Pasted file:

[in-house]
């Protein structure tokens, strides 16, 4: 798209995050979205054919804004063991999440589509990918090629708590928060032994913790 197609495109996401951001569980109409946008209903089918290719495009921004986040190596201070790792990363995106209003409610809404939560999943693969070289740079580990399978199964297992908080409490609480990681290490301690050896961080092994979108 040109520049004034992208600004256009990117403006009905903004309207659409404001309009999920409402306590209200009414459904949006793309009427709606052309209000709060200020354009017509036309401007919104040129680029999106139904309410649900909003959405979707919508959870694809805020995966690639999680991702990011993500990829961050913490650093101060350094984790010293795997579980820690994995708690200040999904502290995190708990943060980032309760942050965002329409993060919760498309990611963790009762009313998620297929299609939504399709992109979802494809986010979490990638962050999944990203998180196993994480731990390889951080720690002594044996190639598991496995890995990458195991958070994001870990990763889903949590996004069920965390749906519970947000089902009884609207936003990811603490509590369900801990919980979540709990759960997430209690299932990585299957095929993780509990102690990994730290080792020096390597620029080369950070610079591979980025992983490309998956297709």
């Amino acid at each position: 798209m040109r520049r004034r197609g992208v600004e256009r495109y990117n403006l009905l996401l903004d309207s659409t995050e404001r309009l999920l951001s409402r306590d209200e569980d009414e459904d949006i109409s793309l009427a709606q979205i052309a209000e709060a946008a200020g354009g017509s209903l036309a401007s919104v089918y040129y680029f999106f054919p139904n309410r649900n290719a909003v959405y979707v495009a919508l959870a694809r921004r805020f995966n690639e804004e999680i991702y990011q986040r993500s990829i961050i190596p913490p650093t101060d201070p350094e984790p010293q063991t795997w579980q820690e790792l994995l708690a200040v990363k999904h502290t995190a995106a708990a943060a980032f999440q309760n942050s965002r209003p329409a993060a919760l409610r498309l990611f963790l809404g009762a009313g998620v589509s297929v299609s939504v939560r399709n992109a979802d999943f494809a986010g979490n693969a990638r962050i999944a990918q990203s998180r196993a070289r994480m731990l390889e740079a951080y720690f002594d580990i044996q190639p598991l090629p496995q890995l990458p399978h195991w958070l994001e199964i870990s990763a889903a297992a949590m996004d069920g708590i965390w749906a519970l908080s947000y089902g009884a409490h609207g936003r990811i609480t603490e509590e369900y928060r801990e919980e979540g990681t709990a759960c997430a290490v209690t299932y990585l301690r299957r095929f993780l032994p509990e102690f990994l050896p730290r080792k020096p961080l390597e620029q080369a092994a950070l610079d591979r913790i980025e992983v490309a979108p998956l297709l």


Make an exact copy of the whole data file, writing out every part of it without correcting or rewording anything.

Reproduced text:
[in-house]
């Protein structure tokens, strides 16, 4: 798209995050979205054919804004063991999440589509990918090629708590928060032994913790 197609495109996401951001569980109409946008209903089918290719495009921004986040190596201070790792990363995106209003409610809404939560999943693969070289740079580990399978199964297992908080409490609480990681290490301690050896961080092994979108 040109520049004034992208600004256009990117403006009905903004309207659409404001309009999920409402306590209200009414459904949006793309009427709606052309209000709060200020354009017509036309401007919104040129680029999106139904309410649900909003959405979707919508959870694809805020995966690639999680991702990011993500990829961050913490650093101060350094984790010293795997579980820690994995708690200040999904502290995190708990943060980032309760942050965002329409993060919760498309990611963790009762009313998620297929299609939504399709992109979802494809986010979490990638962050999944990203998180196993994480731990390889951080720690002594044996190639598991496995890995990458195991958070994001870990990763889903949590996004069920965390749906519970947000089902009884609207936003990811603490509590369900801990919980979540709990759960997430209690299932990585299957095929993780509990102690990994730290080792020096390597620029080369950070610079591979980025992983490309998956297709």
């Amino acid at each position: 798209m040109r520049r004034r197609g992208v600004e256009r495109y990117n403006l009905l996401l903004d309207s659409t995050e404001r309009l999920l951001s409402r306590d209200e569980d009414e459904d949006i109409s793309l009427a709606q979205i052309a209000e709060a946008a200020g354009g017509s209903l036309a401007s919104v089918y040129y680029f999106f054919p139904n309410r649900n290719a909003v959405y979707v495009a919508l959870a694809r921004r805020f995966n690639e804004e999680i991702y990011q986040r993500s990829i961050i190596p913490p650093t101060d201070p350094e984790p010293q063991t795997w579980q820690e790792l994995l708690a200040v990363k999904h502290t995190a995106a708990a943060a980032f999440q309760n942050s965002r209003p329409a993060a919760l409610r498309l990611f963790l809404g009762a009313g998620v589509s297929v299609s939504v939560r399709n992109a979802d999943f494809a986010g979490n693969a990638r962050i999944a990918q990203s998180r196993a070289r994480m731990l390889e740079a951080y720690f002594d580990i044996q190639p598991l090629p496995q890995l990458p399978h195991w958070l994001e199964i870990s990763a889903a297992a949590m996004d069920g708590i965390w749906a519970l908080s947000y089902g009884a409490h609207g936003r990811i609480t603490e509590e369900y928060r801990e919980e979540g990681t709990a759960c997430a290490v209690t299932y990585l301690r299957r095929f993780l032994p509990e102690f990994l050896p730290r080792k020096p961080l390597e620029q080369a092994a950070l610079d591979r913790i980025e992983v490309a979108p998956l297709l």